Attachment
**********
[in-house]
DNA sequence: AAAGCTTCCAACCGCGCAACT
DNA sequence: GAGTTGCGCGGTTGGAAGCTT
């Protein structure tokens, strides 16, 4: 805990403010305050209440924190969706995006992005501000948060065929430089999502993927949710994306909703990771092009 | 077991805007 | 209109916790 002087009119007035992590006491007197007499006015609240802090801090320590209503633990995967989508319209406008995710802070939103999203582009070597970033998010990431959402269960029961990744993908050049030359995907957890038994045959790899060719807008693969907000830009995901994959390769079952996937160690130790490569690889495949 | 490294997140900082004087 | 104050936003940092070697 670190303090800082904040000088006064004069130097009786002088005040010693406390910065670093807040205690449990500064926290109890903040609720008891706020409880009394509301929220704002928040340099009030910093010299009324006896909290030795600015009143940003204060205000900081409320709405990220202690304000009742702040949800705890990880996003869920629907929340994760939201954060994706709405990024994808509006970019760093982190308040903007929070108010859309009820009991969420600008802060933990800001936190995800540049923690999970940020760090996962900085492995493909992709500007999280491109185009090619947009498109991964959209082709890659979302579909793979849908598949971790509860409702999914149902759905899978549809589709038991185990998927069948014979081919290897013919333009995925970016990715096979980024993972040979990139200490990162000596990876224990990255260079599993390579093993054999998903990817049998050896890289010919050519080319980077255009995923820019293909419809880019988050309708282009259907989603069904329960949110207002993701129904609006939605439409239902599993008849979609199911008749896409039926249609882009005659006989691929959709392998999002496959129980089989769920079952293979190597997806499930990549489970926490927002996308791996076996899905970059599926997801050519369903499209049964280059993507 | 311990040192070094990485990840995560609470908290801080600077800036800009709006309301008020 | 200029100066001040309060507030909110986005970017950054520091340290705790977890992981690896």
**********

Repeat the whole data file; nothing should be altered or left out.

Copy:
[in-house]
DNA sequence: AAAGCTTCCAACCGCGCAACT
DNA sequence: GAGTTGCGCGGTTGGAAGCTT
């Protein structure tokens, strides 16, 4: 805990403010305050209440924190969706995006992005501000948060065929430089999502993927949710994306909703990771092009 | 077991805007 | 209109916790 002087009119007035992590006491007197007499006015609240802090801090320590209503633990995967989508319209406008995710802070939103999203582009070597970033998010990431959402269960029961990744993908050049030359995907957890038994045959790899060719807008693969907000830009995901994959390769079952996937160690130790490569690889495949 | 490294997140900082004087 | 104050936003940092070697 670190303090800082904040000088006064004069130097009786002088005040010693406390910065670093807040205690449990500064926290109890903040609720008891706020409880009394509301929220704002928040340099009030910093010299009324006896909290030795600015009143940003204060205000900081409320709405990220202690304000009742702040949800705890990880996003869920629907929340994760939201954060994706709405990024994808509006970019760093982190308040903007929070108010859309009820009991969420600008802060933990800001936190995800540049923690999970940020760090996962900085492995493909992709500007999280491109185009090619947009498109991964959209082709890659979302579909793979849908598949971790509860409702999914149902759905899978549809589709038991185990998927069948014979081919290897013919333009995925970016990715096979980024993972040979990139200490990162000596990876224990990255260079599993390579093993054999998903990817049998050896890289010919050519080319980077255009995923820019293909419809880019988050309708282009259907989603069904329960949110207002993701129904609006939605439409239902599993008849979609199911008749896409039926249609882009005659006989691929959709392998999002496959129980089989769920079952293979190597997806499930990549489970926490927002996308791996076996899905970059599926997801050519369903499209049964280059993507 | 311990040192070094990485990840995560609470908290801080600077800036800009709006309301008020 | 200029100066001040309060507030909110986005970017950054520091340290705790977890992981690896």